La Grotte des Fées

La Grotte des Fées is a cave located in Châtelperron, in the French department of Allier, in the Auvergne region.[1]

La Grotte des Fées
La Grotte des Fées
Location in France
RegionAuvergne-Rhône-Alpes, France
Coordinates46°24′42″N 3°38′18.6″E


The name refers to three caves, of which one is collapsed.


The caves are located in the commune of Châtelperron, about 1 km north of the town, on the left bank of the Graveron River at 5 or 6 m above stream level.

They belong to the Massif Central.


Two interlinked caves were first discovered around 1840, perhaps in 1848, during the construction of the railway[2] which used to link the mines from Bert to Dompierre-sur-Besbre.[3] The first delving research was led by Albert Poirrier, who carried out the construction of the railway line and who had a keen interest in prehistory. A few years later, between 1867 and 1872, Dr. Guillaume Bailleau undertook new research. A third cave (today collapsed), was discovered in 1867 by Bailleau. Several thousand flint blades and mammoth tusks of over 2 metres (6 ft 7 in) long were found. The last research, from 1951 to 1954 and in 1962, was led by Henri Delporte and revealed back blades of flint (named "couteaux de Châtelperron"), burins, drills and scrapers.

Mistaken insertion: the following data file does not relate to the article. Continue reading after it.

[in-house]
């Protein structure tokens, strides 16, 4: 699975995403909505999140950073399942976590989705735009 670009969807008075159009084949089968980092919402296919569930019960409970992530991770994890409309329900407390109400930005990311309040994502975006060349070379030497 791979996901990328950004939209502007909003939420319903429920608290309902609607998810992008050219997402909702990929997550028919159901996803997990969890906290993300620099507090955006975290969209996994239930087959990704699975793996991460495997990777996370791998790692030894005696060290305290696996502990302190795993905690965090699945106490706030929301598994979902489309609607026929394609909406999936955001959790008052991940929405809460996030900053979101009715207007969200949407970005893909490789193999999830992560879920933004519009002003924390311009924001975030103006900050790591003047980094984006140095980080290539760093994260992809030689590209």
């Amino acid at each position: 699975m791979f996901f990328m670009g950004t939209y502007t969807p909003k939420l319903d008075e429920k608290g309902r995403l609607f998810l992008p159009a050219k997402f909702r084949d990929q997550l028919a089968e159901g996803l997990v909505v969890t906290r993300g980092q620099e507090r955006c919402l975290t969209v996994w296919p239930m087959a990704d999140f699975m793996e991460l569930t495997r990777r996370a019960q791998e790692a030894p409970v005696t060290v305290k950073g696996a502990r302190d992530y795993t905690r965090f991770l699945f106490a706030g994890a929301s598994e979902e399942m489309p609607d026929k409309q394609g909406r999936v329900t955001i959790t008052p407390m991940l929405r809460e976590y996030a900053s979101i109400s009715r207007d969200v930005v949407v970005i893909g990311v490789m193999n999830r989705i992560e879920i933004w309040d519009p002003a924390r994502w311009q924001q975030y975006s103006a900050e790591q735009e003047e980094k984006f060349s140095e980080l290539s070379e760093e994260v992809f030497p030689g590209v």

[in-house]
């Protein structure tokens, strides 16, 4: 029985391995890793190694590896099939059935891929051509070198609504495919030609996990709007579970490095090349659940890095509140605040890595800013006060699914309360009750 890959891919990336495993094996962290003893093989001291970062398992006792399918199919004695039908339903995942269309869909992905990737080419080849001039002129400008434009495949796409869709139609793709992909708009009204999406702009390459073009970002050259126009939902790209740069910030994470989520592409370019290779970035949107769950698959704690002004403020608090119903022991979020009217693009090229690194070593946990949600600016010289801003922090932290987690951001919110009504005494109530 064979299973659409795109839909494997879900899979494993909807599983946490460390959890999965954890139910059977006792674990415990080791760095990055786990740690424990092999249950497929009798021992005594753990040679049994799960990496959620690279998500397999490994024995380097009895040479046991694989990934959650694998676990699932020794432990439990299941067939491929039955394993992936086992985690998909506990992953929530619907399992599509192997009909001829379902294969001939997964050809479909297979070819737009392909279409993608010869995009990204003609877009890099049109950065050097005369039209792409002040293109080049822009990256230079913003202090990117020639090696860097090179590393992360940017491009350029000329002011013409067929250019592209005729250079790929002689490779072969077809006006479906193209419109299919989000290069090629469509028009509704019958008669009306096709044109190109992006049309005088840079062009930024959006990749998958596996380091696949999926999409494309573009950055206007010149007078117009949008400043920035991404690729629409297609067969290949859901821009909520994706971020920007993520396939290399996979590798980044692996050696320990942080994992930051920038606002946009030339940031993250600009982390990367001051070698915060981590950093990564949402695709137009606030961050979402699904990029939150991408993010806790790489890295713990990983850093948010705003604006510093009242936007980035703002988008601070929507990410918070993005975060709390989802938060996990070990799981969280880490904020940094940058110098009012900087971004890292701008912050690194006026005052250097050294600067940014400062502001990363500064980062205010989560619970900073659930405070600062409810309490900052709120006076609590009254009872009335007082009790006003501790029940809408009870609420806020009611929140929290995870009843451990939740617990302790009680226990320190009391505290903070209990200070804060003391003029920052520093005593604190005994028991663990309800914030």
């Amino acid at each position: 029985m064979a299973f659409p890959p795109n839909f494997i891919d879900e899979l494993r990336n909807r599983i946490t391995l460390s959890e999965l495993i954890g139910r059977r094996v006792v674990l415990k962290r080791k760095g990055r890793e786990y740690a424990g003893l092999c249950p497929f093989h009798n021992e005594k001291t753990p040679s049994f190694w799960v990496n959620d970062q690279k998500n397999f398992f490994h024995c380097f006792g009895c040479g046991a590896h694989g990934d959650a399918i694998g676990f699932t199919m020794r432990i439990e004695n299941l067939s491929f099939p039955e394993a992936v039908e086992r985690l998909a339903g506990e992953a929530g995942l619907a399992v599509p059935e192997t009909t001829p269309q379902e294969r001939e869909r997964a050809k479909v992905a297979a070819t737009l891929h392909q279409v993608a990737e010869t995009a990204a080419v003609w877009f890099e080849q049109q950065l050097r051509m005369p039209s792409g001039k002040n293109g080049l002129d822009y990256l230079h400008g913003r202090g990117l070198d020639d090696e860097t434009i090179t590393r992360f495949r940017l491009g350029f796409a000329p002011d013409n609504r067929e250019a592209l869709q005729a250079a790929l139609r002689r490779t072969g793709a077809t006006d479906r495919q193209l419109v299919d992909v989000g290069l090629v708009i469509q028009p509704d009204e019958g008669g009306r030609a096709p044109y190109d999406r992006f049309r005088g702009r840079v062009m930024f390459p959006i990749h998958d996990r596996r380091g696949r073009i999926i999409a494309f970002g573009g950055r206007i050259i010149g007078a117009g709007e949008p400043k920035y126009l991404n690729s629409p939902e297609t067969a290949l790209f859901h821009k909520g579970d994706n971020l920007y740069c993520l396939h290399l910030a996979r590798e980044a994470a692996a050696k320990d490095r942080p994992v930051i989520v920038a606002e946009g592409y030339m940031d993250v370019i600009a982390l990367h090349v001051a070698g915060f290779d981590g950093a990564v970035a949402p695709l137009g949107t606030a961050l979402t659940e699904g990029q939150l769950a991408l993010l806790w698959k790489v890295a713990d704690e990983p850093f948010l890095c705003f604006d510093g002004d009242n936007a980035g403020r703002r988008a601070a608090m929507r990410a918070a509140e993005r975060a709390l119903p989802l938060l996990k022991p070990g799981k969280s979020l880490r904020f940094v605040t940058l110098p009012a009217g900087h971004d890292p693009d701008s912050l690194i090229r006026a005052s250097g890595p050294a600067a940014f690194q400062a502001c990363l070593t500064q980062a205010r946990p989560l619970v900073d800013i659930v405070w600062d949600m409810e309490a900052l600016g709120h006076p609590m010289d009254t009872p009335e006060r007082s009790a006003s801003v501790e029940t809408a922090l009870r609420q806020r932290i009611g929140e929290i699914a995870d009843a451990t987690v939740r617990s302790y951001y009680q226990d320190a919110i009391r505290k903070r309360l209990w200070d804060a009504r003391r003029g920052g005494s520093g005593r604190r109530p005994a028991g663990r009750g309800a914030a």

Most of the artifacts are today located at the British Museum and at the Philadelphia Museum. A few pieces are on display at the Moulins museum and at the Musée d'Archéologie Nationale at Saint-Germain-en-Laye. The display at Châtelperron (Préhistorama, located in the former railway station) has only reproductions for the time being.

It is to the Grotte des Fées that the Châtelperronian era (35,00030,000 B.C.) owes its name. Delving results have also sparked the debated theory of the hypothetical cohabitation between anatomically modern humans and Neanderthals.[3]

The site was registered by the French Ministry of Culture as a monument historique in 1949.[1]


  1. Grottes préhistoriques (deux)
  2. The railway line, which followed the Graveron hollow, has disappeared, where a path now runs.
  3. For the delving research results, see : João Zilhão, Francesco d’Errico, Jean-Guillaume Bordes, Arnaud Lenoble, Jean-Pierre Texier et Jean-Philippe Rigaud, « La Grotte des Fées (Châtelperron, Allier) ou une stratification « Châtelperronien-Aurignacien » illusoire. Histoire des fouilles, stratigraphie et datations », Paléo, 19, 2007, pp. 391-432. viewable online.
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